The quick collapse of the US-backed government in Afghanistan has revealed how little ordinary people should trust Canada’s military, arms industry and associated ideological supporters. Their justifications for war, their claims of progress and then victory have proven to be no more than propaganda and lies.
Canada’s biggest military deployment since World War II, more than 40,000 Canadian troops fought in Afghanistan between 2001 and 2014. Canada spent $20 billion on the military operations and related aid mission and over 200,000 Afghan civilians and combatants were killed in two decades of fighting. As I detailed Monday, Canada engaged in significant violence and war crimes in the central Asian country. Canadian special forces participated in highly unpopular night-time assassination raids and a JTF2 member said he felt his commanders “encouraged” them to commit war crimes in Afghanistan.
The reasons presented for Canada’s war in Afghanistan were to fight fundamentalists, build democracy and support women’s rights. These rationales never added out.
Just before Canada ramped up its fighting in Kandahar in 2006 Canadian troops invaded Haiti to overthrow the elected government there. Five hundred Canadian soldiers backed violent rebels — Haiti’s Taliban, if you like — who employed rape as a means of political control. A study in the prestigious Lancet medical journal revealed there were 35,000 rapes in the Port-au-Prince area in the 22 months after the overthrow of the elected government. So much for advancing women’s rights.
The other supposed motivation for the invasion and occupation was to weaken Al Qaeda and Jihadist forces. As Canadian troops wound down their occupation of Afghanistan a half dozen Canadian fighter jets bombed Libya. With a Canadian general overseeing the war and Canadian naval vessels helping out, NATO helped rebels in the east of the country opposed to Muammar Gadhafi’s secular government. A year and a half before the war a Canadian intelligence report described eastern Libya as an “epicentre of Islamist extremism” and said “extremist cells” operated in the anti-Gadhafi stronghold. In fact, during the bombing, noted Ottawa Citizen military reporter David Pugliese, Canadian air force members privately joked they were part of “al-Qaida’s air force”. Lo and behold hardline Jihadists were the major beneficiaries of the war, taking control of significant portions of the country.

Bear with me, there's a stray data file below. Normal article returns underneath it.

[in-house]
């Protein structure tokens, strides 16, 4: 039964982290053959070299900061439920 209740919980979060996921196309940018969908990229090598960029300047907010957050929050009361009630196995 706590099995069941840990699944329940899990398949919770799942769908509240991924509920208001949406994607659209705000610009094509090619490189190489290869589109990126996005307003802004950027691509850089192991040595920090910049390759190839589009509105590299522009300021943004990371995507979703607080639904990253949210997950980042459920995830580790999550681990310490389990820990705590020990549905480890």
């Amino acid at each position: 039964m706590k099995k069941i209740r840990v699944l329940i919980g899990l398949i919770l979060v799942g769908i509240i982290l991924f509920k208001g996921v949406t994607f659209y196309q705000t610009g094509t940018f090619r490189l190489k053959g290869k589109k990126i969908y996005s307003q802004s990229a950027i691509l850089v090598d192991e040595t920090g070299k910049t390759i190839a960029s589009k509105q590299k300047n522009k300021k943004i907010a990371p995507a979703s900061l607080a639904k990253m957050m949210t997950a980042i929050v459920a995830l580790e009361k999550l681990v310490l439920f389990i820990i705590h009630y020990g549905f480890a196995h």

If fighting Jihadists, building democracy and defending women’s rights were not Canada’s main objectives in Afghanistan what was?
Supporting the US was the main reason Canada was fighting. “Washington’s reactions tended to be the exclusive consideration in almost all of the discussions about Afghanistan,” explains The Unexpected War: Canada In Kandahar. “The political problem, of course, was how to support Washington in its war on terror without supporting the war in Iraq. The answer to the problem was the so-called ‘Afghan solution’.” Former Foreign Affairs Minister Bill Graham explained “there was no question, every time we talked about the Afghan mission, it gave us cover for not going to Iraq.”
But there’s more to it than that. The military saw the conflict in Afghanistan as a way to increase its profile. There was a surge of martial patriotism in Canada with initiatives such as Highway of Heroes and Project Hero. In the mid-2000s every province adopted a special licence plate to signify the driver is a veteran.
The military saw Afghanistan as a way to assert its warfighting bona fides. As Chief of the Defence Staff Rick Hillier infamously proclaimed: “We are going to Afghanistan to actually take down the folks that are trying to blow up men and women … we’re not the public service of Canada, we’re not just another department. We are the Canadian Forces, and our job is to be able to kill people.”